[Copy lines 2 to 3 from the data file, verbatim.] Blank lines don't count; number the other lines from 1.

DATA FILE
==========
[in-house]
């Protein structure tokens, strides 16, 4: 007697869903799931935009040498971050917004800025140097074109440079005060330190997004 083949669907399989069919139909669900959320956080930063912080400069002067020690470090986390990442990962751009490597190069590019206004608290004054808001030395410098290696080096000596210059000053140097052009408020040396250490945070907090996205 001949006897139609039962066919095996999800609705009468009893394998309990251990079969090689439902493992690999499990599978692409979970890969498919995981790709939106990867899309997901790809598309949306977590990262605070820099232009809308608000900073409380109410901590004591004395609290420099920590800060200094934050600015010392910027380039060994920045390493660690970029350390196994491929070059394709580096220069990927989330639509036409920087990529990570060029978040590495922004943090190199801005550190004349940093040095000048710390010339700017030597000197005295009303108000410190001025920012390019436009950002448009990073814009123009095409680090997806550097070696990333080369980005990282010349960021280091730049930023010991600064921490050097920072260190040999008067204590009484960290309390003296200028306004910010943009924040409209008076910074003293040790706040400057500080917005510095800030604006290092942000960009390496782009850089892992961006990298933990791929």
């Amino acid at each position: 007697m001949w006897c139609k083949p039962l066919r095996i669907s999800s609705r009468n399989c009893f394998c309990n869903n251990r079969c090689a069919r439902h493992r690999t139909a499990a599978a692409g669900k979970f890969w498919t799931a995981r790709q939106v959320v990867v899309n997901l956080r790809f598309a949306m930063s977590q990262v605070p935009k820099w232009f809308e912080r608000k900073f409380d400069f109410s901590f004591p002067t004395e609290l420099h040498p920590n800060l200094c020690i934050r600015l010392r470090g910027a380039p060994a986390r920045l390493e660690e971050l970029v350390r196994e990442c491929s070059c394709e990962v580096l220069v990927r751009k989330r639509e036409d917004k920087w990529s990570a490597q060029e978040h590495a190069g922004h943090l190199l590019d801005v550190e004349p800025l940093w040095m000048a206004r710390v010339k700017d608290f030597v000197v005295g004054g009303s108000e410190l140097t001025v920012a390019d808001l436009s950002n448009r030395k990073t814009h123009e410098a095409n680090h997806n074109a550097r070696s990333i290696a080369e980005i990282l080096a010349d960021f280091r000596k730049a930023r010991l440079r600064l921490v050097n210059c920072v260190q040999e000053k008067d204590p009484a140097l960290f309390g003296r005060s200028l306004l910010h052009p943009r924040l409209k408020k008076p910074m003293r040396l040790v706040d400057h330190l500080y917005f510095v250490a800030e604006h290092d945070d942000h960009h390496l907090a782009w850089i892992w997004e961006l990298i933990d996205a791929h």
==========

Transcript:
């Protein structure tokens, strides 16, 4: 007697869903799931935009040498971050917004800025140097074109440079005060330190997004 083949669907399989069919139909669900959320956080930063912080400069002067020690470090986390990442990962751009490597190069590019206004608290004054808001030395410098290696080096000596210059000053140097052009408020040396250490945070907090996205 001949006897139609039962066919095996999800609705009468009893394998309990251990079969090689439902493992690999499990599978692409979970890969498919995981790709939106990867899309997901790809598309949306977590990262605070820099232009809308608000900073409380109410901590004591004395609290420099920590800060200094934050600015010392910027380039060994920045390493660690970029350390196994491929070059394709580096220069990927989330639509036409920087990529990570060029978040590495922004943090190199801005550190004349940093040095000048710390010339700017030597000197005295009303108000410190001025920012390019436009950002448009990073814009123009095409680090997806550097070696990333080369980005990282010349960021280091730049930023010991600064921490050097920072260190040999008067204590009484960290309390003296200028306004910010943009924040409209008076910074003293040790706040400057500080917005510095800030604006290092942000960009390496782009850089892992961006990298933990791929």
């Amino acid at each position: 007697m001949w006897c139609k083949p039962l066919r095996i669907s999800s609705r009468n399989c009893f394998c309990n869903n251990r079969c090689a069919r439902h493992r690999t139909a499990a599978a692409g669900k979970f890969w498919t799931a995981r790709q939106v959320v990867v899309n997901l956080r790809f598309a949306m930063s977590q990262v605070p935009k820099w232009f809308e912080r608000k900073f409380d400069f109410s901590f004591p002067t004395e609290l420099h040498p920590n800060l200094c020690i934050r600015l010392r470090g910027a380039p060994a986390r920045l390493e660690e971050l970029v350390r196994e990442c491929s070059c394709e990962v580096l220069v990927r751009k989330r639509e036409d917004k920087w990529s990570a490597q060029e978040h590495a190069g922004h943090l190199l590019d801005v550190e004349p800025l940093w040095m000048a206004r710390v010339k700017d608290f030597v000197v005295g004054g009303s108000e410190l140097t001025v920012a390019d808001l436009s950002n448009r030395k990073t814009h123009e410098a095409n680090h997806n074109a550097r070696s990333i290696a080369e980005i990282l080096a010349d960021f280091r000596k730049a930023r010991l440079r600064l921490v050097n210059c920072v260190q040999e000053k008067d204590p009484a140097l960290f309390g003296r005060s200028l306004l910010h052009p943009r924040l409209k408020k008076p910074m003293r040396l040790v706040d400057h330190l500080y917005f510095v250490a800030e604006h290092d945070d942000h960009h390496l907090a782009w850089i892992w997004e961006l990298i933990d996205a791929h």